Novozymes starts commercial supply of Hyasis from China

Published: 9-May-2012

Sets new standards of safety, consistency and performance for hyaluronic acid

Novozymes Biopharma has supplied the first batches of its Bacillus-derived hyaluronic acid from its newly inaugurated DKK 350m (€47m; US$61m) manufacturing facility in Tianjin, China.

The first commercial products using Hyasis as a raw material should reach the market in Q2.

Thomas Videbæk, executive vice president of Novozymes A/S, in Denmark, said the delivery ‘marks an important milestone on our journey to becoming a leading producer of high quality hyaluronic acid.’

‘With our new patented process, based on the safe bacteria Bacillus subtilis, the market will have access to a new improved source of HA, which is fully compliant with the highest pharmaceutical standards and developed with customers’ specific needs in mind,’ he said.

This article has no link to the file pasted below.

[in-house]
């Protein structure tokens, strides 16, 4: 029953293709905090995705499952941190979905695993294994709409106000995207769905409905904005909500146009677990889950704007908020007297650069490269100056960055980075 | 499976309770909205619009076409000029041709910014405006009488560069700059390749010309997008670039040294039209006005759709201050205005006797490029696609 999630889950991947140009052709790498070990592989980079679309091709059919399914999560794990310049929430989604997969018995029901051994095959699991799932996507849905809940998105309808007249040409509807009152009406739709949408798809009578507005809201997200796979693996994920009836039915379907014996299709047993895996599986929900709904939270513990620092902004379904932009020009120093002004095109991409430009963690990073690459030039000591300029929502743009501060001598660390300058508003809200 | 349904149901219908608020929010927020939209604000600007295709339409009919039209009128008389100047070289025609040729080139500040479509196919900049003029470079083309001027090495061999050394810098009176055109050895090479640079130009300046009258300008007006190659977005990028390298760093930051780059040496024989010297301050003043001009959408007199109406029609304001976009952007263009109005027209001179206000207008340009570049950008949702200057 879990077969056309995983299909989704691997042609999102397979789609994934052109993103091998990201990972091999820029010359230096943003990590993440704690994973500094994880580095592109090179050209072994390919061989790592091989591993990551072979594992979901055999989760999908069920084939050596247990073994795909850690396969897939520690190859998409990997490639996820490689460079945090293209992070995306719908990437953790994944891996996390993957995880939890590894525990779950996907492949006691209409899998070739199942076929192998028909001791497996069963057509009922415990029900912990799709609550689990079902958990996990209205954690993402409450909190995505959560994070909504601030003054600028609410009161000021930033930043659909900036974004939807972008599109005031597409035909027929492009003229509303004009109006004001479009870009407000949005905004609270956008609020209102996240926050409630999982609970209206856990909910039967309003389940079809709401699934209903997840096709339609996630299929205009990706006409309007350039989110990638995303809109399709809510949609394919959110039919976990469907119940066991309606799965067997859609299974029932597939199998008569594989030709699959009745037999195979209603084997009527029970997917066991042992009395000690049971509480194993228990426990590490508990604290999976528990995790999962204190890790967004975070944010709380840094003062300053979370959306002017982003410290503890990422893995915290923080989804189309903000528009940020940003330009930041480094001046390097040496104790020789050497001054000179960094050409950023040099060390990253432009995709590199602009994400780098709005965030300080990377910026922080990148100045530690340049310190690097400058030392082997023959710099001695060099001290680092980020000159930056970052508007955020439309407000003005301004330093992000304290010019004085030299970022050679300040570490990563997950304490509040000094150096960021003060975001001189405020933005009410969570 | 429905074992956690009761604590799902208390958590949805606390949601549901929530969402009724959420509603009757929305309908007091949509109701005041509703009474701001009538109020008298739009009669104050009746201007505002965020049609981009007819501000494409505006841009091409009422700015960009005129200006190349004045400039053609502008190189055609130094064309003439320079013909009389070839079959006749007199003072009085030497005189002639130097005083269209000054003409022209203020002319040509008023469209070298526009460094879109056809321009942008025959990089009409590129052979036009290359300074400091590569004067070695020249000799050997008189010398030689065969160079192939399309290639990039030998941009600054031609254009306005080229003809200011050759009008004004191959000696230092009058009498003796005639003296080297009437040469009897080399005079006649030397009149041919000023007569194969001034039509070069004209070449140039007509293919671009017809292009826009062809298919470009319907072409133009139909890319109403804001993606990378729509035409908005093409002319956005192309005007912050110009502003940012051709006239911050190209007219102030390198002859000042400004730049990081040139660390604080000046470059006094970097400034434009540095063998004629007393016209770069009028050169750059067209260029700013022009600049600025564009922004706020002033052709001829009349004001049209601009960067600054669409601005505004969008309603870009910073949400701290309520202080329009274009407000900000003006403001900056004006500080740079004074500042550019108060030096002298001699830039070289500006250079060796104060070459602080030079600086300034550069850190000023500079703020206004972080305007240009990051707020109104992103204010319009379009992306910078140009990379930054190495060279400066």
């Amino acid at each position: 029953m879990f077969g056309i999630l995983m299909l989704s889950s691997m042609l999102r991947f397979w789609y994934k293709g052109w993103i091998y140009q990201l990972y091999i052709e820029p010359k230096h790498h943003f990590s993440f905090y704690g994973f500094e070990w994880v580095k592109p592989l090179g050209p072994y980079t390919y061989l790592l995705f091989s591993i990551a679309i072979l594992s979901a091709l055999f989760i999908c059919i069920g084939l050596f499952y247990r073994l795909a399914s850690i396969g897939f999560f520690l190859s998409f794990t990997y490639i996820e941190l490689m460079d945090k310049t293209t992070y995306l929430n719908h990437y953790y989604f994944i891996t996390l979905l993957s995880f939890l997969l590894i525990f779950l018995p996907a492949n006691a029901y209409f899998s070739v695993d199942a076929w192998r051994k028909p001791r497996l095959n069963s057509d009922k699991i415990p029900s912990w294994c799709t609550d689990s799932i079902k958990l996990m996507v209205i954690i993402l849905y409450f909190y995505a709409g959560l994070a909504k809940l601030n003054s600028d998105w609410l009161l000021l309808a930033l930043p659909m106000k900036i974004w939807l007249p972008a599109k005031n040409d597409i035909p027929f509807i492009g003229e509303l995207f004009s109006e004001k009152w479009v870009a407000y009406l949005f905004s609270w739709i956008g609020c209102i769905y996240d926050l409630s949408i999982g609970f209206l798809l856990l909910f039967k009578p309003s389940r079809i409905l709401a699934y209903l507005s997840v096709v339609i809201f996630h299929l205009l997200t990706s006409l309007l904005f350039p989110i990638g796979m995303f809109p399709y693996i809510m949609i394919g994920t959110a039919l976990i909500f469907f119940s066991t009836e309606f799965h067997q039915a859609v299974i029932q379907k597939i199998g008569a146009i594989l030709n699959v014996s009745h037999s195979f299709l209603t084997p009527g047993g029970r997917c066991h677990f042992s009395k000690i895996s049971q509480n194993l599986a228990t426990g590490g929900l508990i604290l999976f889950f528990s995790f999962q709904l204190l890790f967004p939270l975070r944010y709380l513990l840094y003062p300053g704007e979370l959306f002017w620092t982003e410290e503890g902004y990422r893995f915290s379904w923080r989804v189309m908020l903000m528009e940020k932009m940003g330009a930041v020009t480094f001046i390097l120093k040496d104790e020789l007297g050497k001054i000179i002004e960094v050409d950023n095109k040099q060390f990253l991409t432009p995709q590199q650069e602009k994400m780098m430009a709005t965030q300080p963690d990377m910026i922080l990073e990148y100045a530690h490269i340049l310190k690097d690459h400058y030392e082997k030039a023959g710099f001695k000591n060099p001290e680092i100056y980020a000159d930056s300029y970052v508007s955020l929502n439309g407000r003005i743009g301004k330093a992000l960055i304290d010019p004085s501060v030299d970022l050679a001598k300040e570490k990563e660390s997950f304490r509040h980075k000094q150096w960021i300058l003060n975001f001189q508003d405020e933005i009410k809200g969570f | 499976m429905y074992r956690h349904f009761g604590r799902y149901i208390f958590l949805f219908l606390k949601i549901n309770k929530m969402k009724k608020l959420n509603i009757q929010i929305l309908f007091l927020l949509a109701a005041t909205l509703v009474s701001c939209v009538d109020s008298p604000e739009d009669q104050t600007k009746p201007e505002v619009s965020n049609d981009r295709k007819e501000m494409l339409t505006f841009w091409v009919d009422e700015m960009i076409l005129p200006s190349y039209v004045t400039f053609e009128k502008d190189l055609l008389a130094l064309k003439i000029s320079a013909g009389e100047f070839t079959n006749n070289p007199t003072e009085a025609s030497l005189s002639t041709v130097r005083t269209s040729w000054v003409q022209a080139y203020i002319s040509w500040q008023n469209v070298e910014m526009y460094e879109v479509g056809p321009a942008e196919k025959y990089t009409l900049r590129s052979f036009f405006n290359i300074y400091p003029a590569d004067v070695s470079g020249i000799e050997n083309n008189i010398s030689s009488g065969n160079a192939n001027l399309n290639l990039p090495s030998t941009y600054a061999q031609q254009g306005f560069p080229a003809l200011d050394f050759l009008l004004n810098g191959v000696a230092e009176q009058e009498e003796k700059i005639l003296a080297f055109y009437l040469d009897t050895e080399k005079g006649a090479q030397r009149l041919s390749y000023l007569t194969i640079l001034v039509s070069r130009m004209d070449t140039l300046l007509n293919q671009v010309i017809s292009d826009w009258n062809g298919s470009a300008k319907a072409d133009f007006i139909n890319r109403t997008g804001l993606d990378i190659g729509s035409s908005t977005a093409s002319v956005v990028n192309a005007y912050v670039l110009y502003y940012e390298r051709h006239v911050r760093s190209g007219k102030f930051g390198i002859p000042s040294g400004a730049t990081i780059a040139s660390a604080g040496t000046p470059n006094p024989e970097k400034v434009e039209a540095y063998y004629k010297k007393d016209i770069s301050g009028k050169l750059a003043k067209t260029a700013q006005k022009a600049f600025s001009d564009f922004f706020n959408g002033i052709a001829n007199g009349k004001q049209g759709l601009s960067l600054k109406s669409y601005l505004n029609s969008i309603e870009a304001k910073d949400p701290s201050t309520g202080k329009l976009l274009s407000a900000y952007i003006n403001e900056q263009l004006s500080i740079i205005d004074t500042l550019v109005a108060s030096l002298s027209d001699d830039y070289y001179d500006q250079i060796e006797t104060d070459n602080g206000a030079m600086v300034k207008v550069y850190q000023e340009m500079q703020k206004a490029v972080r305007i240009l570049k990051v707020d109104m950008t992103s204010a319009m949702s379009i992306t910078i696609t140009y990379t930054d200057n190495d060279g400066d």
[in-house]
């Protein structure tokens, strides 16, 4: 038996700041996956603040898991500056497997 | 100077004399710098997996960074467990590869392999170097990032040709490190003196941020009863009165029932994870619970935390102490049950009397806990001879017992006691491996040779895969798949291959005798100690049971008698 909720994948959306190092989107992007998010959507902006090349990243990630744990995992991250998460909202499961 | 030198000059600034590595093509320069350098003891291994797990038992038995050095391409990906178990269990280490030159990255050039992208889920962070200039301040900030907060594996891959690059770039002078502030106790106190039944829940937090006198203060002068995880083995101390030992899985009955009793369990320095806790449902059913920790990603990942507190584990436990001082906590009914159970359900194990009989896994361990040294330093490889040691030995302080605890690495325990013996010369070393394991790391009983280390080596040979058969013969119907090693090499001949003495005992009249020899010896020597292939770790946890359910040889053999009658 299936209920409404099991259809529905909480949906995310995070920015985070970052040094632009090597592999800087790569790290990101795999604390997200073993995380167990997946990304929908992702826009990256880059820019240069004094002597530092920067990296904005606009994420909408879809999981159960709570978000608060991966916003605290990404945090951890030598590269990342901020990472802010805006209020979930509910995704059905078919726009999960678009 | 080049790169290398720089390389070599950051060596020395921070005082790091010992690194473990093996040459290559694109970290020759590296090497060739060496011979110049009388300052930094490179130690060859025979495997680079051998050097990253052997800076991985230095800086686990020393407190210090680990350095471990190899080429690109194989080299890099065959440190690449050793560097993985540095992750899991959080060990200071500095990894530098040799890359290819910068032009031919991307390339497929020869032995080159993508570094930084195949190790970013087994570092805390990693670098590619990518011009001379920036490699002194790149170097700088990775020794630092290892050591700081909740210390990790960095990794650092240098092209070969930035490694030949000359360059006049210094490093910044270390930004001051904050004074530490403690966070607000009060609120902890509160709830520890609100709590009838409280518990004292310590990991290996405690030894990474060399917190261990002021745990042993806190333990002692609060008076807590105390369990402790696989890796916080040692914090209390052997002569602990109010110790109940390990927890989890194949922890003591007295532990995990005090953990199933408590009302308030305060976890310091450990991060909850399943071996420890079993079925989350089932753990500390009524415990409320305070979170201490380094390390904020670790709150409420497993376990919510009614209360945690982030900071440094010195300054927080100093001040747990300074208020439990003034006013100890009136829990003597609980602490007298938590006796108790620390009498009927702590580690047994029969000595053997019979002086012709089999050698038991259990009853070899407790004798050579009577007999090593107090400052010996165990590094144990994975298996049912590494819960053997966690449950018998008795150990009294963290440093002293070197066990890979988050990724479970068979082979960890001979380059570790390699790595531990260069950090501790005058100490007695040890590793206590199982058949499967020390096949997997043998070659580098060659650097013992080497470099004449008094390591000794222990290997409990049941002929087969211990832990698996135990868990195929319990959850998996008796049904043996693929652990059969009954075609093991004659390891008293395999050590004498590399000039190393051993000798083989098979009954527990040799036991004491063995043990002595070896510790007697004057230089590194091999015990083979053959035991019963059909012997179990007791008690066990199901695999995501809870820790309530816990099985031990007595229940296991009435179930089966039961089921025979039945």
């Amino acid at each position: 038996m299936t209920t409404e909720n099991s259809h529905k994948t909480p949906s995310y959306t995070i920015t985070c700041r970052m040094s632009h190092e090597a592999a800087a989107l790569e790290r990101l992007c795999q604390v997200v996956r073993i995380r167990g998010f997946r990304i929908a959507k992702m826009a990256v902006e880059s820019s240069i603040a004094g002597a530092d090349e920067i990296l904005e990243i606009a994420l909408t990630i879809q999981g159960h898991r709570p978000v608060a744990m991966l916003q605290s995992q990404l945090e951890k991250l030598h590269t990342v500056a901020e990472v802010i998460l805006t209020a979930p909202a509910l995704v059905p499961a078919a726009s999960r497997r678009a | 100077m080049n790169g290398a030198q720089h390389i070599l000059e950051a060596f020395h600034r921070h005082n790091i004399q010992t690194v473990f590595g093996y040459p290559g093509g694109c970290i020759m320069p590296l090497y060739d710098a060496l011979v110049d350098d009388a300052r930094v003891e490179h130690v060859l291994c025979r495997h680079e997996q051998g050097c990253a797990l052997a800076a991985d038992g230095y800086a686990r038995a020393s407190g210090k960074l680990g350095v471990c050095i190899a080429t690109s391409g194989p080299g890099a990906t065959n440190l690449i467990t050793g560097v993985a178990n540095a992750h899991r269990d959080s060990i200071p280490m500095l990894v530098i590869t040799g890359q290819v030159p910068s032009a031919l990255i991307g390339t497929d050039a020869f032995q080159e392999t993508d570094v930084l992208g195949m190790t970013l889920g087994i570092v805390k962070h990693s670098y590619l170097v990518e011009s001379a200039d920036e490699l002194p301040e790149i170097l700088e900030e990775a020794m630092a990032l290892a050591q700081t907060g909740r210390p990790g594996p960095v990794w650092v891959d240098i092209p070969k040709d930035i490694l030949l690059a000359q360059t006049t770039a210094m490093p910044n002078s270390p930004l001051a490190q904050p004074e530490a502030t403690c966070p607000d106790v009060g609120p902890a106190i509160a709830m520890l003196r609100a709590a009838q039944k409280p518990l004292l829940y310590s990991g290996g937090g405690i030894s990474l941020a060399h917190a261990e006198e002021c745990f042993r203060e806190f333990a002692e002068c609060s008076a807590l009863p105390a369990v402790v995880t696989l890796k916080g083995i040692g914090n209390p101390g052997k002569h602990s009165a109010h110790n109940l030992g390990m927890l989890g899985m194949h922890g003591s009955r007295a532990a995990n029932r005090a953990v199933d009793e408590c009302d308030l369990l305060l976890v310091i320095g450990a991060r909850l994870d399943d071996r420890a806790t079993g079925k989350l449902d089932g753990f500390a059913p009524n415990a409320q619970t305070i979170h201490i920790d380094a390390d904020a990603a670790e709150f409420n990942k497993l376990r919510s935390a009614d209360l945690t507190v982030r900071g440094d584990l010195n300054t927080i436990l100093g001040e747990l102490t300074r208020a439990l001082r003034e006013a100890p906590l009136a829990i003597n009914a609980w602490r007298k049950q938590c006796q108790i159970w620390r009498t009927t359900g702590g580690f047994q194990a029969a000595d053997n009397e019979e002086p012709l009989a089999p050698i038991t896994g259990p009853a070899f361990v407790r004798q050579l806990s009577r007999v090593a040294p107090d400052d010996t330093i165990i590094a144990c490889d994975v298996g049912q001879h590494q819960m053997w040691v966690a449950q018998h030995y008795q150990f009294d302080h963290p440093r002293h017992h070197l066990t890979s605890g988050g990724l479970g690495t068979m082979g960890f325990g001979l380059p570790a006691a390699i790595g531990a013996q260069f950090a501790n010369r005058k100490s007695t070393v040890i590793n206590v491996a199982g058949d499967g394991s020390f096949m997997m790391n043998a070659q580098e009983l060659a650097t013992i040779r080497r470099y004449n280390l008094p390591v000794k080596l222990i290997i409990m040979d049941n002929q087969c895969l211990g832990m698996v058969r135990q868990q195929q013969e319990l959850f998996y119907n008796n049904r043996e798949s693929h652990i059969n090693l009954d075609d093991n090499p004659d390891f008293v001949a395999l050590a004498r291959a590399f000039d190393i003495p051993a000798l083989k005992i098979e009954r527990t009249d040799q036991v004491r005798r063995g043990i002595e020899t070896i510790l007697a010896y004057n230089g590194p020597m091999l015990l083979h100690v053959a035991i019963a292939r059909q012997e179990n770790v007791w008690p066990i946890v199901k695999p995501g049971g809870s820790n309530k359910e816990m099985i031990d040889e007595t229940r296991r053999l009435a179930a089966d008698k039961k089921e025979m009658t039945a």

Videbæk says the market for pharmaceutical use of hyaluronic acid is estimated to be worth DKK1bn.

Novozymes says Hyasis hyaluronic acid offers a number of advantages over competitive sources, including superior heat stability, which permits autoclaving without significant loss of product viscosity, and tight control of molecular weight during production, which allows for excellent control in formulations.

Hyasis also offers ‘unmatched batch-to-batch consistency in production at large-scale’, and the product’s ability to dissolve five times faster than other sources can reduce processing times by up to 50%.

‘We believe we have a very strong offering for the medical device and pharmaceutical markets. Not only is Hyasis manufactured in accordance with requirements for an active pharmaceutical ingredient, it also offers unrivalled safety, consistency and performance to the benefit of our customers and partners,’ added Videbæk.

The Tianjin facility employs a patented water-based process to manufacture Hyasis to Q7 cGMP standards. Working with raw materials that are already Q7 compliant can help medical device and pharmaceutical drug manufacturers to reduce testing time, minimise documentation requirements, save on manufacturing costs and take products to market faster, the firm said.

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